Telling the Story of the "Steam Coffin"
Although brief accounts of the voyage of the Savannah began to appear soon after her return from Europe, we are indebted to two contemporary maritime historians for the full story: John Laurence Busch, author of Steam Coffin - Captain Moses Rogers and The Steamship Savannah Break the Barrier (2010), and the late Frank O. Braynard, author of S.S. Savannah - The Elegant Steam Ship (1963, reissued 1988). A shorter, well-balanced account is offered by British historians Robert Gardiner and Basil Greenhill in The Advent of Steam: The Merchant Steamship Before 1900 (1993), and a somewhat skeptical summary, focused largely on the design of the engine, appears in American Steamships on the Atlantic (1981), by Cedric Ridgely-Nevitt, for 29 years a professor of naval architecture. (Pictured below)
Captivated by the story of the Savannah, Busch and Braynard were determined to make it known to a wider public. In his preface, Braynard wrote, "The [premature] death of Captain Rogers ended a career that should rival Fulton's in our school books. It is distressing to the maritime historian that Rogers has been almost completely ignored." As the first full treatment of its subject, this engaging book deserves our attention even though later research shows some of the author's facts or assumptions to be questionable or incorrect.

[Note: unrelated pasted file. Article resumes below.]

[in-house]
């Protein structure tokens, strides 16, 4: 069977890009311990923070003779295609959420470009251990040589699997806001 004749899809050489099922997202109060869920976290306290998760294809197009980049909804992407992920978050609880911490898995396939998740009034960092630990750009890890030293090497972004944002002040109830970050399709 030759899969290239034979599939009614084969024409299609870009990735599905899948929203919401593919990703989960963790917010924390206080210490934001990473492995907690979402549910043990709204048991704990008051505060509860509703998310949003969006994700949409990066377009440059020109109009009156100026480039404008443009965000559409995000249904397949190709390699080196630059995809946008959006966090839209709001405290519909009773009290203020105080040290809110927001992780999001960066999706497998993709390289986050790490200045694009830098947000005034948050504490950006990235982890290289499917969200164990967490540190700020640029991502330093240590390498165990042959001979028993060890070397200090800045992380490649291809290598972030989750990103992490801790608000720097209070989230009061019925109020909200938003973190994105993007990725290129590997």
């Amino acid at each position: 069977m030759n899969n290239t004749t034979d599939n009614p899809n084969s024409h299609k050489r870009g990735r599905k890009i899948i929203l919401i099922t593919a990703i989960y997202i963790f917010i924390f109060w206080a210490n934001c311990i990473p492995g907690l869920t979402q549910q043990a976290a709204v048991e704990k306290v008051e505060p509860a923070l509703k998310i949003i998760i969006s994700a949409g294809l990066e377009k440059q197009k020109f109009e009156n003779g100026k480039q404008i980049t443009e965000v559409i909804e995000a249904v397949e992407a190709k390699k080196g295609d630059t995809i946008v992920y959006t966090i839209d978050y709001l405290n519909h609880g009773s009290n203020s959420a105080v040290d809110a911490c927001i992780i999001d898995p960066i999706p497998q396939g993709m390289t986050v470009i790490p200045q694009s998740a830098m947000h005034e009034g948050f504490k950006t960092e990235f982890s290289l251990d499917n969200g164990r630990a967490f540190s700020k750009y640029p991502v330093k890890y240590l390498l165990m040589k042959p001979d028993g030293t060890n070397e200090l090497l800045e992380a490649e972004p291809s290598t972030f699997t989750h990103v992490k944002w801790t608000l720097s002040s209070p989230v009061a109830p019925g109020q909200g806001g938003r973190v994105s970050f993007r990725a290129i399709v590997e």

More than four decades later, John Laurence Busch took up the challenge of restoring the pioneering voyage of the Savannah to prominence, delving into the widely scattered historical record to write a detailed account that corrects errors which had crept into the story from the beginning, usually perpetuated by the newspapers of the day. Busch's advocacy of the Savannah's achievement did not end with the publication of Steam Coffin, as may be seen on his active website, Hodos Historia.
The achievements of Moses Rogers and the Savannah have always had detractors, as recently as 2018 when a naval historian declared in an Amazon.com review of Steam Coffin that she was not the success Busch, Braynard, and many others claimed she was. In 1981, Cedric Ridgely-Nevitt, a professor of naval architecture, summarized the Savannah project from a 20th century engineer's point of view, finding little to admire in the design of her engine. He also felt that adapting a conventional sailing packet to accomodate a steam engine, rather than creating a purpose-built ship from the keel up, displayed a lack of imagination.
While some writers have complained that the British and Canadians favor the achievements of their pioneering steamships (Sirius, Great Western, and Royal William) over Savannah's, the British editors of The Advent of Steam present her story in a balanced way, picturing the (inaccurate) Smithsonian model and acknowledging Savannah's place as first on the list of steam-powered Atlantic crossings. One would expect nothing less from its well regarded publisher, Conway Maritime Press.
Note: In a chapter devoted to early steam navigation, the editors of The Advent of Steam describe the development of shipping lines into Long Island Sound, a natural expansion of commerce on the Hudson River. Robert Fulton's Fulton made its first trip from New York into the Sound in 1815, which Moses would have known about, and in 1816 a second boat, the Connecticut, enabled scheduled runs as far east as New London. It was the dawn of the great age of the steamboat on the Sound, linking New York, New Haven, New London, Providence and Boston by water for more than a hundred years.